Edited: Nov 27
May I ask about seals, maintenance, durability and ease of cleaning, please? I am looking to start a very small hire fleet so am considering some important bits and pieces, such as reliability and ease of maintenance.
Terrain locally is hilly, rocky/stony, lots of trees but also salty and sandy. There are also tarmac bike pths for the fair weather pushbike clientele, so there is certainly something for everybody. Salty as right on the Atlantic coast. Sandy as the soil is a sandy loam ,as well as the odd beach here and there. Rainfall is high (1-2 metres per year depending upon the year), and usually when the rain comes it is torrential. So, general usage involves lots of water and corrosive sand and also salt from the sea air.
Washing the bike also involves water, sometimes under some pressure, as well as using airlines.
I have seen issues with some ebikes with water easily penetrating casings and causing reliability issues; sometimes from washing but also with torrential rain, and seal failure and water ingress leading to breakdown is an absolute no-no.
I have seen sand and small stones (predominant rock here is granite) very quickly erode brake pads - if you can believe it, in extremes a very full weekend can be the lifetime of a brake pad! Usually of course not that bad, but I am amazed how quickly brake pads can fade.
Some users will be fair weather riders, but frankly if one waits for the good weather, then people will have finished their visit before they get a nice day, so it very much is usage in whatever the conditions.
So I am interested, please, as to what are the standard fittings and conditions under which the bikes have been tested vis-a-vis reliability in the field, as well as how well they perform under washing! And, is there a way of improving/avoiding some of these potential issues with better seals etc as the more bulletproof the bike, the better as far as I am concerned.
Just like my daily clothing, I'm looking for the same in fleet bikes, which is performance over style. Both would be great, but ultimately I would rather have something that consistently works than something that looks nice.
Thanks very much,
Reece, Thanks for your comment. First of all, as our frame is made of carbon fiber, you wouldn't see any corrosion or rust or anything else that happens to a metal frame. Secondly, with our newly designed battery compartment and enclosure, it's absolutely water, dust and mud resistance.
The other components are from the best suppliers like Shimano, Tektro, and Bafang which are well-known in the industry.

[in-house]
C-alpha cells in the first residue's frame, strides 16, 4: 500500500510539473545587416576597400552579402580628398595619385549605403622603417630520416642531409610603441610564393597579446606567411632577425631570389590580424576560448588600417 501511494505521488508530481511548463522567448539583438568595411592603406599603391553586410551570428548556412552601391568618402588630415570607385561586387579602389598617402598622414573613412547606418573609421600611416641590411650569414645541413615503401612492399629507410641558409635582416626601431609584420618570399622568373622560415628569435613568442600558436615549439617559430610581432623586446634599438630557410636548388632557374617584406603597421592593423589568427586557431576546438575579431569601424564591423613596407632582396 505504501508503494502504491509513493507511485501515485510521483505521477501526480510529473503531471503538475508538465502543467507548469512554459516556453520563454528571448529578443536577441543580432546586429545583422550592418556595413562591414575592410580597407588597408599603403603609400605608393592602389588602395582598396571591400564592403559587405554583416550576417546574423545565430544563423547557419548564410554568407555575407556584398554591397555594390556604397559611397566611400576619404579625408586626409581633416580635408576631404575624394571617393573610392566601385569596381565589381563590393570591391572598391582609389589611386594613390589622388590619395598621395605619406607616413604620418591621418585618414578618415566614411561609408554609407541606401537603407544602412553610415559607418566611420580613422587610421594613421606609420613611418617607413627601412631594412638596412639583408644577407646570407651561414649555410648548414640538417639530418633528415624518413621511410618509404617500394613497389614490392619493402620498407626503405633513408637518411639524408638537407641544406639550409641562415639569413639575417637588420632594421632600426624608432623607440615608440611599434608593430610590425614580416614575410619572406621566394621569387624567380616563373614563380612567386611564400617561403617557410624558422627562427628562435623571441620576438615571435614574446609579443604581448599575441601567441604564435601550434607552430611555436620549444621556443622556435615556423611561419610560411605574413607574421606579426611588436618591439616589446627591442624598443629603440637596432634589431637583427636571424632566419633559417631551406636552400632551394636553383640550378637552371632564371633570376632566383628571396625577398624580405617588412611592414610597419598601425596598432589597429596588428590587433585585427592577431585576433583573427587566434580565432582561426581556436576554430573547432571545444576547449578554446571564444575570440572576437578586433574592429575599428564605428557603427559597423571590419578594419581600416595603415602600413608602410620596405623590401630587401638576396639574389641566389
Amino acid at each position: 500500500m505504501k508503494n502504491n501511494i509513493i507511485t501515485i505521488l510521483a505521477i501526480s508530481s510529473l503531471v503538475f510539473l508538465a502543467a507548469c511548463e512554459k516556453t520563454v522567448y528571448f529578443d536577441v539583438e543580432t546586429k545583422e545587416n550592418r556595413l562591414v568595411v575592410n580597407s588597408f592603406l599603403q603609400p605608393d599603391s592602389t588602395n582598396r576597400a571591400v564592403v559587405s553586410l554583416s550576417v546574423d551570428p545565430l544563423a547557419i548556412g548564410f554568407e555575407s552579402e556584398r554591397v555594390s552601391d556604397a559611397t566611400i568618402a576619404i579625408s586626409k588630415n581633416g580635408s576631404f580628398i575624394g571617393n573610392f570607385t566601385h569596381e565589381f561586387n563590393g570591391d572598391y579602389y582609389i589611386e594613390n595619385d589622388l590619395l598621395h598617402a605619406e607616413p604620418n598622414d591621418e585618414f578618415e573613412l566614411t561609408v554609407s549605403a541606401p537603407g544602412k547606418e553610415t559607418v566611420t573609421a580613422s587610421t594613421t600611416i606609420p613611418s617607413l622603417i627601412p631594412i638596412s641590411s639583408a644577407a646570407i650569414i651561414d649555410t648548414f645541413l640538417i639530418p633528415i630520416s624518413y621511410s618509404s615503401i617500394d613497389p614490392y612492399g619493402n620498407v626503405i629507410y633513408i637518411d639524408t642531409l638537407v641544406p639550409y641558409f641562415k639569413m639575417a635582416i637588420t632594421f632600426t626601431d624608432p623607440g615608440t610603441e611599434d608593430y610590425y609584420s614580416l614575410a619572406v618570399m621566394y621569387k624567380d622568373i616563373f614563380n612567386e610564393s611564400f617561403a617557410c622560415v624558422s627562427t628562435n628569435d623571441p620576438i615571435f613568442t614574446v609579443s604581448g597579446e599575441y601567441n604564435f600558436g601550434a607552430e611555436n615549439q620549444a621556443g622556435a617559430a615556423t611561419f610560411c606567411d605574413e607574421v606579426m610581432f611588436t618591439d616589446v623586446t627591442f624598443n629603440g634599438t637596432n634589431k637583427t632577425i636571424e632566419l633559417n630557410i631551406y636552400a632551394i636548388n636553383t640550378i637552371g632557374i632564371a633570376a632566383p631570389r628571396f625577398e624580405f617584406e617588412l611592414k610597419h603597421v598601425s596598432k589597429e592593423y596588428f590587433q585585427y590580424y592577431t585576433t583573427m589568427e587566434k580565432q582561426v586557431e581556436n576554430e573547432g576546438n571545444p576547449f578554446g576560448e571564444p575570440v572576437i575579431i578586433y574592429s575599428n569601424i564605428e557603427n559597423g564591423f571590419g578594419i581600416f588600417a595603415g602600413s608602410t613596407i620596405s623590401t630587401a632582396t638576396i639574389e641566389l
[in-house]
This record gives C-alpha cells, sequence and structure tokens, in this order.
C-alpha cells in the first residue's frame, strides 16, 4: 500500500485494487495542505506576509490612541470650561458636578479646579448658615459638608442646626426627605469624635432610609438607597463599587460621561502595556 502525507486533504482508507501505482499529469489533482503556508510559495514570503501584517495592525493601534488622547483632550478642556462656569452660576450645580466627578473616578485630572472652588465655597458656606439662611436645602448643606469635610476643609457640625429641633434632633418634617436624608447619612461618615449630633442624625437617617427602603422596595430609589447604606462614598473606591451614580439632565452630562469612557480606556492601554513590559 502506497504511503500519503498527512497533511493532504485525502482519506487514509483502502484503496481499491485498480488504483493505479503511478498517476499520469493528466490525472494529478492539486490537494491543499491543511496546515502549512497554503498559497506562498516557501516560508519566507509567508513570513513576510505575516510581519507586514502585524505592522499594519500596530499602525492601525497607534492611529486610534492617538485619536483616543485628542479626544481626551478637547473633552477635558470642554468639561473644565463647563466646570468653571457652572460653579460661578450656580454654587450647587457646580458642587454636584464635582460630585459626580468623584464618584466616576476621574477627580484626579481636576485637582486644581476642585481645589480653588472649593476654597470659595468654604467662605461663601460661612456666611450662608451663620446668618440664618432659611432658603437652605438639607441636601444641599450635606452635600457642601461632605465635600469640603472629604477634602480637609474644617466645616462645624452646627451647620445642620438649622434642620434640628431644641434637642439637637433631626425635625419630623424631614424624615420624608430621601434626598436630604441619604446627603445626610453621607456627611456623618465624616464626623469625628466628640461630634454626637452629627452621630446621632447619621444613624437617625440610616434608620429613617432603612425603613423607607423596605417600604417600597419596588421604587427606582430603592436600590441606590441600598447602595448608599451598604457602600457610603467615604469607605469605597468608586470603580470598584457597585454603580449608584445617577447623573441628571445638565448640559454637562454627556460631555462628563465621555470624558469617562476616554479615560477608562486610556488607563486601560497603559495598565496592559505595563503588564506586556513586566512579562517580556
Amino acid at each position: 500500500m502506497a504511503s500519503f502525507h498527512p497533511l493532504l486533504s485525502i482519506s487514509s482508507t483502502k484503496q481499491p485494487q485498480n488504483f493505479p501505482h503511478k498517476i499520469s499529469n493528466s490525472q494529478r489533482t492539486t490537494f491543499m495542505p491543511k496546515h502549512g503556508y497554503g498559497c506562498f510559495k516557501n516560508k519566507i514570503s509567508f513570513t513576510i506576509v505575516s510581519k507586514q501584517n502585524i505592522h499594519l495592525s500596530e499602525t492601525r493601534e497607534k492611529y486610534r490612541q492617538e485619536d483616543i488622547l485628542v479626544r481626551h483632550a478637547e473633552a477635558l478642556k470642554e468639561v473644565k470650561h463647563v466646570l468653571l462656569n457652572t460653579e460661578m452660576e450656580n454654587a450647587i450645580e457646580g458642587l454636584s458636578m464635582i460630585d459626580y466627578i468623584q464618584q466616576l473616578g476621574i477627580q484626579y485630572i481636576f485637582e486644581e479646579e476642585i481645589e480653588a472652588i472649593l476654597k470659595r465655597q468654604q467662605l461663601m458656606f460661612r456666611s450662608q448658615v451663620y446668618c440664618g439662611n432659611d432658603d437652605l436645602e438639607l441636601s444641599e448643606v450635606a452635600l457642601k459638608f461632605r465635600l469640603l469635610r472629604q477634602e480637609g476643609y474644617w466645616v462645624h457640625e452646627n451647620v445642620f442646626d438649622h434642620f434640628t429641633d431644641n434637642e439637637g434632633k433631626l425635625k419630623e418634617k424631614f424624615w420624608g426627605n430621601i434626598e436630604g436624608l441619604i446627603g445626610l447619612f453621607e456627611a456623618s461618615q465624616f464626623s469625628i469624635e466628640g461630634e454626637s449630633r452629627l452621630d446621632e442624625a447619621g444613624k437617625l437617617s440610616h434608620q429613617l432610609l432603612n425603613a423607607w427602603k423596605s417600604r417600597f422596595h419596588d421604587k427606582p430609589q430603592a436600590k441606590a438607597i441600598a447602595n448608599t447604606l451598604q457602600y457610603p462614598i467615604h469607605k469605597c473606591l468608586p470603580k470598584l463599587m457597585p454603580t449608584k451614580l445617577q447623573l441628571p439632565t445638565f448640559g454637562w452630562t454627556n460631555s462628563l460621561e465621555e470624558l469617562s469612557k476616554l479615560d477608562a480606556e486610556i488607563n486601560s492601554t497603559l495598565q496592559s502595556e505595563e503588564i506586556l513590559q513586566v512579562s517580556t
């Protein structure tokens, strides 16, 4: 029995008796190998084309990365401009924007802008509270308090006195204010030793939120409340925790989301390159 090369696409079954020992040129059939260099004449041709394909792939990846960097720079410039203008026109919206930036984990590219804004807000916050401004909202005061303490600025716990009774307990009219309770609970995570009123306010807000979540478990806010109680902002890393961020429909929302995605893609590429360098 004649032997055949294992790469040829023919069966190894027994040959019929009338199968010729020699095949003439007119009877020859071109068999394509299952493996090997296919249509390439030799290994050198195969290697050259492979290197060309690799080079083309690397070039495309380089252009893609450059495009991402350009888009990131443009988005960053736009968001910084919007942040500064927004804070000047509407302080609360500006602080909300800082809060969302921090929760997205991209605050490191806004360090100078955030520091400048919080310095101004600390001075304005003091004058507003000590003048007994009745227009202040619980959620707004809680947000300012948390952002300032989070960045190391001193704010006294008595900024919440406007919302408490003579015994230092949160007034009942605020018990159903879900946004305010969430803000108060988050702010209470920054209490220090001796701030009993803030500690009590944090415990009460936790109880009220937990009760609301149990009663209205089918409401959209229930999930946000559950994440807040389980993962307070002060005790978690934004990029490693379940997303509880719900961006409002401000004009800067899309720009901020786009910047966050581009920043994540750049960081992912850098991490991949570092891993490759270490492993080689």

As you have seen the promotional video of the Prime, we have tested it in the Empty Quarter (Dubai) where the temperature easily reaches up to 50 °C and in the humid weather of Shenzhen with the humidity well over 50%, Snow in Ukraine and some other locations to make it a world-class bike.
Look, this isn't right. First, send everyone the Nireeka's they're waiting for for almost two years. Make that campaign a success. Better late than bever. After that, go make things right by producing and promising a new product. We are all hopelessely waiting on the product we paid a lot of money for...
We already explained what is stopping us from sending the bikes while they're ready, here: https://www.nireeka.club/forum/general-discussions/shipping-problems
Furthermore, we need to explain something else here. Our primary plan was to launch the new product almost a year ago on Indiegogo because relying on only one product is not a wise strategy so we start developing a new bike for a different section of the market. But due to Indiegogo's new rules we couldn't launch to replace the fund we used for the ECU and this new product.
Please send an email to firstname.lastname@example.org for more details.
Hi, thanks for the response; what I am most concerened about is the 3 holes as seen in the attached photo from footage of Nireeka being assembled (only two holes visible in first shot).
In fact, some of the holes are seen slightly more clearly in the second photo.
Point B, on the underside of the frame, is particularly suseptible to water ingress into the battery area from riding, whilst A and C are more likely to show water ingress from torrential rain or washing. A and C would be typical areas that certain other e bike makes had issues with in the past.
I can't really tell from looking at Nireeka Prime footage of anything wet and off road - there is someone cycling slowly through a puddle in a pair of almost spotless trainers, so that doesn't tell me so much about off-road performance, and apart from that I can't really see where the possible weak points may be from the images provided to date.
This whole thing could be a non-issue, and also could be solved with some really sticky elastoplast put over the potential water ingress points. Or maybe it has already been foreseen by the Nireeka team, which would be great news.